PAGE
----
This claim can be corroborated by looking at the texts that have been found and that can be dated to the tenth century B. The modesty of their content and writing style alike are easy to discern. If we move forward about one century to the ninth century B. The first monumental stela from the region is the Mesha Stela, which is written in Moabite and which contains the first documented reference to Yhwh and Israel as we know them. Still another piece of evidence is the eighth-century Aramaic wall inscription from Tell Deir Allah,  which mentions the prophet Balaam that appears in Numbers 22— Along with others, Erhard Blum has recently argued convincingly for interpreting the site of Tell Deir Allah as a school, because of a late Hellenistic parallel to the building architecture of Trimithis in Egypt ca.
The landmark set in the ninth and eighth century B. At this time, Israel begins to be perceived by its neighbors as a state. That is, not only internal changes in the development of writing, but also external, contemporaneous perceptions hint that Israel and Judah had reached a level of cultural development in the eighth—ninth centuries to enable literary text production. King Asarhaddon and his subdues, Victory Stele of Esarhaddon, ca.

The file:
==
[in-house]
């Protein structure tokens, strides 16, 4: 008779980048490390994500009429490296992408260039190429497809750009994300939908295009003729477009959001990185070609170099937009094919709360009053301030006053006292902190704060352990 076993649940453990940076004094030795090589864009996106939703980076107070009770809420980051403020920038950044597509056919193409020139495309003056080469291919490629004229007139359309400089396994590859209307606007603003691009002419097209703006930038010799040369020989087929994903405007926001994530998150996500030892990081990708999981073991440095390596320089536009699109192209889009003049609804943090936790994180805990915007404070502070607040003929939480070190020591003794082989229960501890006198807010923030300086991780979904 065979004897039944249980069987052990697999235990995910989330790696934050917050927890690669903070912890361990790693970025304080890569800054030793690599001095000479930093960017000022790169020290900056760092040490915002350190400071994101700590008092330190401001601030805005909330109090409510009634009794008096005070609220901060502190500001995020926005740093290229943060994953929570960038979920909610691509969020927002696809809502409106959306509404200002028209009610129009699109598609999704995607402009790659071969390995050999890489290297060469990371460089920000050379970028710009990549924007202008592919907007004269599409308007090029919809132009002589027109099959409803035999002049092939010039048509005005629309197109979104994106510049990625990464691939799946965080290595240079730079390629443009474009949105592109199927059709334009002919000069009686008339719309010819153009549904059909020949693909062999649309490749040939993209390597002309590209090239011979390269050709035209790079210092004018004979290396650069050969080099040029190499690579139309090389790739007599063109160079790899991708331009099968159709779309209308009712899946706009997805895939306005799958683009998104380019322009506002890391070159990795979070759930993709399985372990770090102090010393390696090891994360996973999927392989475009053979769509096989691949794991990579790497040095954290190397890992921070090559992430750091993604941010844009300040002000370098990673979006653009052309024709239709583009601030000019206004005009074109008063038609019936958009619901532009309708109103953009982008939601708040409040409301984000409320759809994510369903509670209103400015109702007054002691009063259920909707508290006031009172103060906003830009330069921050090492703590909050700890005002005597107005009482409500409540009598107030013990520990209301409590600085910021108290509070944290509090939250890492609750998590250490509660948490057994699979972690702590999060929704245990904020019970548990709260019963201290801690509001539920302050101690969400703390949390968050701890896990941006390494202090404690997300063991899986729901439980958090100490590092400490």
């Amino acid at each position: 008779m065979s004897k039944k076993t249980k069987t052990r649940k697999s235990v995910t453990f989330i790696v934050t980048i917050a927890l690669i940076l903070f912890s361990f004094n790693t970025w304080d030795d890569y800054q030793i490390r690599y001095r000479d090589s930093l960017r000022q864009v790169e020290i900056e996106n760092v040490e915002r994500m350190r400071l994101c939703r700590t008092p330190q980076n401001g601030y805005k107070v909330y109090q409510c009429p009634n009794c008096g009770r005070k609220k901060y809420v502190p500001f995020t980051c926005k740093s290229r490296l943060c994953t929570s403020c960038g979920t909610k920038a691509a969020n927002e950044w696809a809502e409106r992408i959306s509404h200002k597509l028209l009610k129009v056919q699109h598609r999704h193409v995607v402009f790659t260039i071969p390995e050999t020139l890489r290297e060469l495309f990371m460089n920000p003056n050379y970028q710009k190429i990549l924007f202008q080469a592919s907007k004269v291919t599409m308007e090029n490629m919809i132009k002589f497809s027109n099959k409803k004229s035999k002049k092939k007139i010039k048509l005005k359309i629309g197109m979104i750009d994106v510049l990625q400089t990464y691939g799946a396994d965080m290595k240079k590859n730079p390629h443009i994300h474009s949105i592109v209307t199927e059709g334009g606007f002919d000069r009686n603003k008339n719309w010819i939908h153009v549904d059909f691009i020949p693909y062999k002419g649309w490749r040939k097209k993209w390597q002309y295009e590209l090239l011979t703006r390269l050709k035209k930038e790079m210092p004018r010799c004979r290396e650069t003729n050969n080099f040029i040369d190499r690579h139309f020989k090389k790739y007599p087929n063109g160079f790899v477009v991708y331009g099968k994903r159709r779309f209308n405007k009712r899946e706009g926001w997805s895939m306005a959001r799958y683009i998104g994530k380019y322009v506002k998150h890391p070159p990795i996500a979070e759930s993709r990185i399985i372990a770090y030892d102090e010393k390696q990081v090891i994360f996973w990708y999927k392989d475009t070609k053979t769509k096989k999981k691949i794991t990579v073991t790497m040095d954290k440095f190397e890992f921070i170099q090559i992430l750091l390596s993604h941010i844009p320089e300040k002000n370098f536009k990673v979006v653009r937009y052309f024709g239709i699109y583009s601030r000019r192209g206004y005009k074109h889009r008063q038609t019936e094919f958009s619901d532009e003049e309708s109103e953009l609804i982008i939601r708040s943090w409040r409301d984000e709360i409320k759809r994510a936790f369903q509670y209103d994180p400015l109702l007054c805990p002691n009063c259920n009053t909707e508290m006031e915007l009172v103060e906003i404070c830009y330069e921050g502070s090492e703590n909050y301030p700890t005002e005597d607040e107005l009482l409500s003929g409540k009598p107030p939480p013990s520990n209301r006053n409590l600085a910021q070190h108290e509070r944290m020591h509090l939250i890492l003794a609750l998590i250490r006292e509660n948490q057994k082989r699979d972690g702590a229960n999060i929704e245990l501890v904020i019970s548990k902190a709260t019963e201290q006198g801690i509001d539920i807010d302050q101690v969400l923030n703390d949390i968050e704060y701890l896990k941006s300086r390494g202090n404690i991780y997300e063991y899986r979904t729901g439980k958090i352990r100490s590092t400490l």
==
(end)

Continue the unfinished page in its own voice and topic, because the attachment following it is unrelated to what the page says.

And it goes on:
A good example are the Assyrian inscriptions from the mid-ninth century B. The Black Obelisk even displays Jehu in a picture bowing in front of the Assyrian king , being the oldest extant image of an Israelite. Based on these observations about the development of a scribal culture in ancient Israel, we can assume that the earliest texts in the Pentateuch may have originated as literary pieces from the ninth and eighth centuries B.
But to repeat: This chronological claim pertains only to their literary shape, whereas the oral traditions behind them could be much older, perhaps at times reaching back into the second millennium B. When was the Pentateuch finished? On this matter, three areas of evidence should be named. First, there is the translation into Greek, the so-called Septuagint, which can be dated to the mid-second century B.
It is not clear whether this denotes an already completed Pentateuch, but it at least points in this direction. The loss of this political order was accompanied by numerous questions.
The Horns of Moses. Setting the Bible in its Historical Context
Especially in Prophetic literature, this event was interpreted as a cosmic judgment. But in the Pentateuch, no text seems to allude to the event directly or indirectly. Therefore, the Pentateuch seems basically to be a pre-Hellenistic text, pre-dating Alexander the Great and the Hellenization of the East. However, there are a few exceptions to the pre-Hellenistic origins of the Pentateuch. This text seems to allude to the battles between Alexander and the Persians, as some scholars have suggested.